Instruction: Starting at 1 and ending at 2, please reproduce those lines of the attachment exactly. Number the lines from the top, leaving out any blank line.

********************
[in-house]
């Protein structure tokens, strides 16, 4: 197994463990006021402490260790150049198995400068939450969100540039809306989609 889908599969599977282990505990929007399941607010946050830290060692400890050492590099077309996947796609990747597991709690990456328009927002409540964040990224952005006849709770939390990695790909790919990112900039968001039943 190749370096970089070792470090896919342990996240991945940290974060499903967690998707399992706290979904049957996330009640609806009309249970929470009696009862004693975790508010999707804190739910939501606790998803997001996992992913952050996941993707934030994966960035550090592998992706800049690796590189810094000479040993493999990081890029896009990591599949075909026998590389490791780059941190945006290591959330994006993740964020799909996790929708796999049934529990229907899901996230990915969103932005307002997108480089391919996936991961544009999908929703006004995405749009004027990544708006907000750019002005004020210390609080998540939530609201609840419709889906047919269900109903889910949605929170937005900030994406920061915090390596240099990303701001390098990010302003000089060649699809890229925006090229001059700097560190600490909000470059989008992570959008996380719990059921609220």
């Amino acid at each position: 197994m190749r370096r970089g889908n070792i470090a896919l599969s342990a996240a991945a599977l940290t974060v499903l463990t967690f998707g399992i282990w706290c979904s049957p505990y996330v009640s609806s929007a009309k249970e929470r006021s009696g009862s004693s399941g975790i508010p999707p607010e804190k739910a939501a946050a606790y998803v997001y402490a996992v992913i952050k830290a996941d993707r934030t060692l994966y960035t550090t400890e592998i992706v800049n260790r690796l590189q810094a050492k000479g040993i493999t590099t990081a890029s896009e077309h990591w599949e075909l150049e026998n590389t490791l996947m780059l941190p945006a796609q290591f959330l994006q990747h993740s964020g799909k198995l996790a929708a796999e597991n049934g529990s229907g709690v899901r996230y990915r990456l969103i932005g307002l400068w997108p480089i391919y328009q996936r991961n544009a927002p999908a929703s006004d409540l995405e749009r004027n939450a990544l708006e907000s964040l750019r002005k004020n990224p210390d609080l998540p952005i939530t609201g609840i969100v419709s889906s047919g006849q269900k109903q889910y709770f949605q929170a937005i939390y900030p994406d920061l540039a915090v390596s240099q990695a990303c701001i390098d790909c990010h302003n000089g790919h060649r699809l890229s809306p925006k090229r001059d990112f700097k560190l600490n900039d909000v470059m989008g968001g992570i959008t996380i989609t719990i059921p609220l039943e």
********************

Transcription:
[in-house]
């Protein structure tokens, strides 16, 4: 197994463990006021402490260790150049198995400068939450969100540039809306989609 889908599969599977282990505990929007399941607010946050830290060692400890050492590099077309996947796609990747597991709690990456328009927002409540964040990224952005006849709770939390990695790909790919990112900039968001039943 190749370096970089070792470090896919342990996240991945940290974060499903967690998707399992706290979904049957996330009640609806009309249970929470009696009862004693975790508010999707804190739910939501606790998803997001996992992913952050996941993707934030994966960035550090592998992706800049690796590189810094000479040993493999990081890029896009990591599949075909026998590389490791780059941190945006290591959330994006993740964020799909996790929708796999049934529990229907899901996230990915969103932005307002997108480089391919996936991961544009999908929703006004995405749009004027990544708006907000750019002005004020210390609080998540939530609201609840419709889906047919269900109903889910949605929170937005900030994406920061915090390596240099990303701001390098990010302003000089060649699809890229925006090229001059700097560190600490909000470059989008992570959008996380719990059921609220």